The allied Socialist and Párbeszéd opposition parties on Monday said they would initiate setting up a parliamentary investigative committee to look into the prime minister’s responsibility in an alleged corruption case surrounding Elios, a company that has been investigated by Europe’s anti-fraud office OLAF.
Speaking at a press conference, Gergely Karácsony, PM candidate of the two parties, called the Elios case “one of the most serious corruption cases of the past 27 years”.
Karácsony insisted that the case showed signs of the use of “organised-crime methods” and that the prime minister’s son-in-law was also implicated in it.
He said OLAF’s report on the case had determined that the Hungarian prosecutor’s office “had been complicit in the crime”. Karácsony said it was clear that Péter Polt, the chief public prosecutor, was unfit to safeguard taxpayer’s money.
He said Párbeszéd would once again submit to parliament a proposal to establish an anti-corruption agency.
Socialist Party group leader Bertalan Tóth told the same press conference that the two parties would on Monday reach out to the other parliamentary parties asking them to support setting up the investigative committee. Under house rules a fifth of lawmakers is required to establish an investigative committee.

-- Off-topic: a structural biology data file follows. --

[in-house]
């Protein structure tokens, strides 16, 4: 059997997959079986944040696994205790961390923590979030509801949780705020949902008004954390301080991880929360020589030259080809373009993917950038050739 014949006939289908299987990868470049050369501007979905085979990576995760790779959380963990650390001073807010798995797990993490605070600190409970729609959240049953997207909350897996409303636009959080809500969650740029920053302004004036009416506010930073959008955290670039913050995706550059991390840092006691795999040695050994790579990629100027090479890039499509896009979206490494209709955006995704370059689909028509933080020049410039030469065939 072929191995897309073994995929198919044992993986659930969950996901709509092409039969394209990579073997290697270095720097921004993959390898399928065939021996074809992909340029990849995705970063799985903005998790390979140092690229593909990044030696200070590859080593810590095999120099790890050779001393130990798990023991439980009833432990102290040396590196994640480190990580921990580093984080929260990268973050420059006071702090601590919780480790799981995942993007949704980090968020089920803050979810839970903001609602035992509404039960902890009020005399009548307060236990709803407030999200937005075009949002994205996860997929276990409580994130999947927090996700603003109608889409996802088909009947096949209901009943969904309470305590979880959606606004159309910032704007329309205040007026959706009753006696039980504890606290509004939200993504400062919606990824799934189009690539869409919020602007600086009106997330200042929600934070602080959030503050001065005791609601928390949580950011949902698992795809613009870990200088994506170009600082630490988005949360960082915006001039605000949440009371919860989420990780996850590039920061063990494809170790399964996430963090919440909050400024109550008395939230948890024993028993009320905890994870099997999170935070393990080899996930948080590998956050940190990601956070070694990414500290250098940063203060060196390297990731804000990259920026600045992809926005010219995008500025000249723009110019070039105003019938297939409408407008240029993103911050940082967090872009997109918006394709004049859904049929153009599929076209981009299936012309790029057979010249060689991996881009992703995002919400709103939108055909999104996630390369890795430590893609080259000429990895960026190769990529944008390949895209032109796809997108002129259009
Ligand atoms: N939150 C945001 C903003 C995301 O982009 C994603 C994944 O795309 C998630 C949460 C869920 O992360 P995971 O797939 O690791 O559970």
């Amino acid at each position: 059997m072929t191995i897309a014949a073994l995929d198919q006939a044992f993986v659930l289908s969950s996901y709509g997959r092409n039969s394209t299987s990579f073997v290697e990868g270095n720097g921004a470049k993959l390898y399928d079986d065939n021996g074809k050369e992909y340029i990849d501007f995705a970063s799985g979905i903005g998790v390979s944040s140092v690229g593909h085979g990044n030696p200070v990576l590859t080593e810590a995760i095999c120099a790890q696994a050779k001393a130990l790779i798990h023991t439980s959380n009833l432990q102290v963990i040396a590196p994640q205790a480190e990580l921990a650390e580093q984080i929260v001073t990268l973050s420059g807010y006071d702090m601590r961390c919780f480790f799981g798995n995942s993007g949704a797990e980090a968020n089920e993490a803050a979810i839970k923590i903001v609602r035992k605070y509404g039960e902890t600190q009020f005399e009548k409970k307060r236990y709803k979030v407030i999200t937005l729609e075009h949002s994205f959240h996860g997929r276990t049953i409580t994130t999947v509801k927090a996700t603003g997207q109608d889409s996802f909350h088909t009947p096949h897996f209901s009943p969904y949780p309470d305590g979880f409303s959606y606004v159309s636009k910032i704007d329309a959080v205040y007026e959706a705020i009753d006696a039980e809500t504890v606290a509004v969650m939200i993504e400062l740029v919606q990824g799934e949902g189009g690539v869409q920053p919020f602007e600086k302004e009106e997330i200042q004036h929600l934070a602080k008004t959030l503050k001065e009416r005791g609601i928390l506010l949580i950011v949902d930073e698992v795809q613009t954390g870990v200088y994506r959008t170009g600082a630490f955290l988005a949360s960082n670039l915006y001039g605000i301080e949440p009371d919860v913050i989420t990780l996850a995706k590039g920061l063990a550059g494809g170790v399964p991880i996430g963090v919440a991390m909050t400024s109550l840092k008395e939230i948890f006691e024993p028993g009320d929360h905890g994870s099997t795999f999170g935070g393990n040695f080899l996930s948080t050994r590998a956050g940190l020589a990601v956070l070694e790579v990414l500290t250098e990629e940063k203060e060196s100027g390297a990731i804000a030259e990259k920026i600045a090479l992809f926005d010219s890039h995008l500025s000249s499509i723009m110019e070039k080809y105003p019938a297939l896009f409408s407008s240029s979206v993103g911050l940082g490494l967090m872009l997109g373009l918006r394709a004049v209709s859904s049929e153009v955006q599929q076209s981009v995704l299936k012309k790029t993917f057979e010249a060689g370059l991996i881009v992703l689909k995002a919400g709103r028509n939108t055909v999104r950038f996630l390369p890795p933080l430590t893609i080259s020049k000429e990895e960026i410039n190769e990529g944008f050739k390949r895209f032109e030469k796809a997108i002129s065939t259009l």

Commenting on its handling of cases that have been investigated by OLAF, the Chief Public Prosecutor’s Office said in a statement that it would not respond to “politically-charged attacks lacking any trace of professionalism”.
“Over the past few days, several politicians have made baseless claims about the cases OLAF has forwarded to the prosecutor’s office, severely violating — in a broad sense — the independence of the judiciary,” the office said. The prosecutor’s office has always carried out its duties in line with the constitution and will continue to do so in the future, too, the statement said.